|Muhlenberg College in Partnership with Fitzpatrick Lentz & Bubba, P.C. is pleased to present a Continuing Legal Education Course.
What: The Year in Review: Employment Law Lessons from 2013
and Implications for 2014
When: 8:00 a.m. – 10:00 a.m., Thursday, February 27, 2014
Where: Seegers Union Room 112, Muhlenberg College,
2400 Chew Street, Allentown, PA
Cost: $3.00 for 1.5 credit – or free if you are auditing
Hot breakfast is included.
Presenter: Jacob M. Sitman '94, Esq. Chair, Employment Law and Labor Relations Group, Fitzpatrick Lentz & Bubba, P.C. (See bio)
We hope to see you there! Further details are below. Register on line or call the Office of Alumni Relations at 1-800-664-2374.
The Year in Review: Employment Law Lessons from 2013 (and Implications for 2014)
2013 saw important developments and trends in employment law with real-world lessons and implications for virtually every employer. For example:
1. LGBT issues are now mainstream and must be considered and addressed by every employer because DOMA was struck down as unconstitutional and recent cases and related guidance from government agencies impact FMLA leave administration, employee benefits, employee training and other aspects of human resource management and risk prevention.
2. Wage and hour claims of various types dominate court dockets and expose employers to significant defense costs and potential liability exposure, including claims that employees were misclassified as independent contractors, employees were misclassified as exempt from overtime pay, worked off-the-clock and not compensated for their time and interns and externs were employees, rather than “trainees” or “volunteers.”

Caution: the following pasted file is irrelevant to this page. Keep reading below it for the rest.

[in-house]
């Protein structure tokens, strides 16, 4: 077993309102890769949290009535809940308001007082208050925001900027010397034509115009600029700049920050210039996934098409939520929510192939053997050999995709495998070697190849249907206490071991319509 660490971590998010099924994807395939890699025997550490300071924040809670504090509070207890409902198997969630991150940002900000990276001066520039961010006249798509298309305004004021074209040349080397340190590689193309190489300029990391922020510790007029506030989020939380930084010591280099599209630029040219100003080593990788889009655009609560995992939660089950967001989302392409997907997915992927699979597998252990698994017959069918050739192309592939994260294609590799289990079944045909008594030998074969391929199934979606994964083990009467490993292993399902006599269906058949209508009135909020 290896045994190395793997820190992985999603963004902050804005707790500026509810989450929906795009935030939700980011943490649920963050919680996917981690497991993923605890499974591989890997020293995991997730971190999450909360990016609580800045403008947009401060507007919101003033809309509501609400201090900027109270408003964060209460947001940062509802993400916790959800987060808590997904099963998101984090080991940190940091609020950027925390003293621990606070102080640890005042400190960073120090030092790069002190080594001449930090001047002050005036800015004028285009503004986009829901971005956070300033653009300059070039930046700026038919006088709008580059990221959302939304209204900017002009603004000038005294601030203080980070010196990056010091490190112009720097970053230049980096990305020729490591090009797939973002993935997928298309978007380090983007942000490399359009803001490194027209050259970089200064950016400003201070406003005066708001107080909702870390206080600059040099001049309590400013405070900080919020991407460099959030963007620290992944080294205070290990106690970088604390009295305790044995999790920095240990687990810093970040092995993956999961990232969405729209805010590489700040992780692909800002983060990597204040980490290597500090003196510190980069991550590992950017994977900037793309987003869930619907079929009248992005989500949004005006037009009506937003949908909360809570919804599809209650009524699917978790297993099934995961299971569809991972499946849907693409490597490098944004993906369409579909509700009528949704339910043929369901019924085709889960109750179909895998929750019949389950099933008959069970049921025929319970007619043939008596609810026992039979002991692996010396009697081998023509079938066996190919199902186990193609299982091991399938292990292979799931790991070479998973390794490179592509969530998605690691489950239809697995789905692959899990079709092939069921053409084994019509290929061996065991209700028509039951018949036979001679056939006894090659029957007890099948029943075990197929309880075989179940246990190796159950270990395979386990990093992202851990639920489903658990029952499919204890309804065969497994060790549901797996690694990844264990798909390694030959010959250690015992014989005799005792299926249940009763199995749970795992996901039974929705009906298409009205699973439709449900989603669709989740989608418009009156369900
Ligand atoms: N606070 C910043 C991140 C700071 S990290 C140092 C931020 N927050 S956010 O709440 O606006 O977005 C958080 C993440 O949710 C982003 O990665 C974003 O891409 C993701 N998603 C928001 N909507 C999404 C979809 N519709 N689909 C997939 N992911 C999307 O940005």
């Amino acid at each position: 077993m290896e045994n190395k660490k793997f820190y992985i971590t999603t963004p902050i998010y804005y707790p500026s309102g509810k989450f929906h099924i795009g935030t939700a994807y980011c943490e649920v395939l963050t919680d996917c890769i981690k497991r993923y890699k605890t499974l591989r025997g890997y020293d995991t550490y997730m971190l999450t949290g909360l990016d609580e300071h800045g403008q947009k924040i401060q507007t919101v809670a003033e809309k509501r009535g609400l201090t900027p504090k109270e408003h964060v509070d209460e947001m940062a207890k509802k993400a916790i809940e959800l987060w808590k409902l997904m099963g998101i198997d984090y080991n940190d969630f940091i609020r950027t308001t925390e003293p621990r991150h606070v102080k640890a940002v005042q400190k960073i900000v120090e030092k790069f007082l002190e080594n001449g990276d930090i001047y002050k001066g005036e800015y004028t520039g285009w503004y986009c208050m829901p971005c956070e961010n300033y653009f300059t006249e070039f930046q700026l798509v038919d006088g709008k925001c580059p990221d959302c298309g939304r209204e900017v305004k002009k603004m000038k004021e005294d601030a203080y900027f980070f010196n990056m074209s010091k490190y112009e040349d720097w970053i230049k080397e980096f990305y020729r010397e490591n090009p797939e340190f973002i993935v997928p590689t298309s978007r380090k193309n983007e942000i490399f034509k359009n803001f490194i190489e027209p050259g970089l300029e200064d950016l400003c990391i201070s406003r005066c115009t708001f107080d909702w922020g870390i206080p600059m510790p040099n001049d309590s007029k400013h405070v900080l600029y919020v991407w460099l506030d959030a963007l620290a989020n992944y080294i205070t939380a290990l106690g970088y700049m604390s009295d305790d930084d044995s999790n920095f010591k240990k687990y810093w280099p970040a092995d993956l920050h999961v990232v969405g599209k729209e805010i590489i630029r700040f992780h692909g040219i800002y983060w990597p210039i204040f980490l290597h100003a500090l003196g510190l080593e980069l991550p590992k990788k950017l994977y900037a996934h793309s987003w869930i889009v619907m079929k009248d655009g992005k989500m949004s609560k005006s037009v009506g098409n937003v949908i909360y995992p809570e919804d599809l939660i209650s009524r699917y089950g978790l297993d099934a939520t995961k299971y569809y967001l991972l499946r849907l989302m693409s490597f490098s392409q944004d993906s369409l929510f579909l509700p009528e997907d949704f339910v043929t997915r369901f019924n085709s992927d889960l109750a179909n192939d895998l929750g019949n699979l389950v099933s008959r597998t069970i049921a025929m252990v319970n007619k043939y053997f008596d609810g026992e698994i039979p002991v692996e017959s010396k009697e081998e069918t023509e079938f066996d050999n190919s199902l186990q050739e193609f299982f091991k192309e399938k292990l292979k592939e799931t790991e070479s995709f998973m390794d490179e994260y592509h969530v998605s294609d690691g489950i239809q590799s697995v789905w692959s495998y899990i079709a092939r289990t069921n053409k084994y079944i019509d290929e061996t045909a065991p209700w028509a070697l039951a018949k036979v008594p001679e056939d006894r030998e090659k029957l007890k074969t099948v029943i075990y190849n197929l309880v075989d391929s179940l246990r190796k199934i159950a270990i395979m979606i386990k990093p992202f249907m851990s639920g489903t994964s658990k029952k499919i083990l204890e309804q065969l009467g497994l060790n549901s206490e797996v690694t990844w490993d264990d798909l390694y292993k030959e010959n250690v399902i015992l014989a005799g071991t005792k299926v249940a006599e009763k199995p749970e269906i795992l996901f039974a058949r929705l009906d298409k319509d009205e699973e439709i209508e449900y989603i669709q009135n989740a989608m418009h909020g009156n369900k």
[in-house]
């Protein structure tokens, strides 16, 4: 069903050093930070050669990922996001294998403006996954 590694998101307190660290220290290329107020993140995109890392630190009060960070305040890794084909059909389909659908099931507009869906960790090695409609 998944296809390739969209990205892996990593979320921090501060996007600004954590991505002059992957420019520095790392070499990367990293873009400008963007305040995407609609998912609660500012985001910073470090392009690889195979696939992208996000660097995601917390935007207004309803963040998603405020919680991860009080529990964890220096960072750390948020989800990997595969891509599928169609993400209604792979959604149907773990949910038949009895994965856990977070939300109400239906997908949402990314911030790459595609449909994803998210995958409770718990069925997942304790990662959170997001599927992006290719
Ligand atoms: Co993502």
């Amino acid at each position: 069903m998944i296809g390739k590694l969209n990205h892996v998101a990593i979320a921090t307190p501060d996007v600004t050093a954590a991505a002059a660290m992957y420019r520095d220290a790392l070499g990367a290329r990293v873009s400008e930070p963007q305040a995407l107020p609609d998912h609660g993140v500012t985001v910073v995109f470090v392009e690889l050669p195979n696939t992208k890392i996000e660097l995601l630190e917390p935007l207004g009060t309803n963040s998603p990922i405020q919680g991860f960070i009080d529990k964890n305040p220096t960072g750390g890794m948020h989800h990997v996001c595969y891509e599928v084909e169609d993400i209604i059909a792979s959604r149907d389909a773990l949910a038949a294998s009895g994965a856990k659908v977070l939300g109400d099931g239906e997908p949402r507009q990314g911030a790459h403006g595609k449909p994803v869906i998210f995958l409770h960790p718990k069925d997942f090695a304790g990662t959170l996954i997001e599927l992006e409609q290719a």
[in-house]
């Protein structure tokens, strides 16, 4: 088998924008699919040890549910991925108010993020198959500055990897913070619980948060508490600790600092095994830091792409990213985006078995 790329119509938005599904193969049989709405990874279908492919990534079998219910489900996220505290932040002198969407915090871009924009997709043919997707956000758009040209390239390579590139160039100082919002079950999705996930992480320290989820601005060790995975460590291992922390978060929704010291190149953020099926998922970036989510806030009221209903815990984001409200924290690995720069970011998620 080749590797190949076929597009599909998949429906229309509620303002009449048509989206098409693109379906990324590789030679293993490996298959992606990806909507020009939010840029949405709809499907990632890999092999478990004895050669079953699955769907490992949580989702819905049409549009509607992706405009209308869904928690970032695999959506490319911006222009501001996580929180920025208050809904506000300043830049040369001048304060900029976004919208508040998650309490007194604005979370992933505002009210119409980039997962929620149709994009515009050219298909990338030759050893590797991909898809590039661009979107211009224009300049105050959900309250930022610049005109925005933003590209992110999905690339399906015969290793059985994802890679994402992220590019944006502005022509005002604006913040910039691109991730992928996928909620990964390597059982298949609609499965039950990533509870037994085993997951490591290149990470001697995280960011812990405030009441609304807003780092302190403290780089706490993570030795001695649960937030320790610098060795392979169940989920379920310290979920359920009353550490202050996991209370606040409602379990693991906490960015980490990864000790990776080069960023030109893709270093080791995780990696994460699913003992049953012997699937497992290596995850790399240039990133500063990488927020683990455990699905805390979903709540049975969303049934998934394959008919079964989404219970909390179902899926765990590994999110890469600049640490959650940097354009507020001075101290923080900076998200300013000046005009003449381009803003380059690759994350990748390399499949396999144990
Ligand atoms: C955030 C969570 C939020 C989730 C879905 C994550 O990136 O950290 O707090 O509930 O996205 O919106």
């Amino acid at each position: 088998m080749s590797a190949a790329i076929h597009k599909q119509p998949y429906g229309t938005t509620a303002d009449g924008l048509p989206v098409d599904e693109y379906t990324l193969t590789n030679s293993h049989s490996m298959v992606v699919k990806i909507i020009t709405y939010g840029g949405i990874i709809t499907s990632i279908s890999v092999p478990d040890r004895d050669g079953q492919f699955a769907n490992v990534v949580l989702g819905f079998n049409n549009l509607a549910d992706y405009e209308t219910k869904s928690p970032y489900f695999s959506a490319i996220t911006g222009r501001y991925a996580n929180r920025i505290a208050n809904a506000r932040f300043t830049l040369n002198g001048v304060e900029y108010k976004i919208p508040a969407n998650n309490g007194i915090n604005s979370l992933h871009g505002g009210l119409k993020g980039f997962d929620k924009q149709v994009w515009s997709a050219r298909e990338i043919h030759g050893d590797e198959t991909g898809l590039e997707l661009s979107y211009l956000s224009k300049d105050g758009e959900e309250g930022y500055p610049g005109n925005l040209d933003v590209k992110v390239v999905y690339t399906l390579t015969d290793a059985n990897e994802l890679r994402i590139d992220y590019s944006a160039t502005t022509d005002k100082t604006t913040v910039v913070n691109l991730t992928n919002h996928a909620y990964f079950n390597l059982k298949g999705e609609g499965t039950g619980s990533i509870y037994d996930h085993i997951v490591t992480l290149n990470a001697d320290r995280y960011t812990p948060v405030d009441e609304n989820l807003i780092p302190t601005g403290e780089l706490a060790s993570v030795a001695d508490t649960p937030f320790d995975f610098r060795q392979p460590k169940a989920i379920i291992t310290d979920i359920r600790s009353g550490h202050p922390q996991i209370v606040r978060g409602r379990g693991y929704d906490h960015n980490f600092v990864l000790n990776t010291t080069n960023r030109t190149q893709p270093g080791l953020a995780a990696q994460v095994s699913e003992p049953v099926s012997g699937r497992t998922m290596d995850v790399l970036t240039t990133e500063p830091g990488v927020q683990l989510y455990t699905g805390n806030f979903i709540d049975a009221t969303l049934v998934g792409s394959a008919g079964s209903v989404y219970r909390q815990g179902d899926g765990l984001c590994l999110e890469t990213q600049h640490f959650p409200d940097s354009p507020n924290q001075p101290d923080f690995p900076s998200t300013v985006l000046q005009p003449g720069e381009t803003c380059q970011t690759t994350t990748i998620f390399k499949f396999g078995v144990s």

3. The National Labor Relations Board Regulates Union AND Non-Union Employers , particularly with respect to protecting the rights of employees in union and non-union workplaces to engage in “concerted activity” and has not hesitated to exert its authority to (1) deem certain employer handbook and employment at-will statements to be unlawful, (2) set limits on employer access to employee social media account information and (3) set limits on employer policies prohibiting employee from disparaging the company and requiring employees to maintain confidentiality of internal investigations.
4. The Supreme Court of the United States issued decisions that define who is a “supervisor” for purposes of finding employers liable under Title VII for unlawful employment discrimination, and hold that, in order to find an employer liable for unlawful retaliation under Title VII, the plaintiff must demonstrate that his or her statutorily protected activity was the “but for” cause for the adverse employment action.
We would like to thank Fitzpatrick Lentz & Bubba, P.C. for sponsoring this event.
We hope to see you there! Register on line or phone 1-800-464-2374.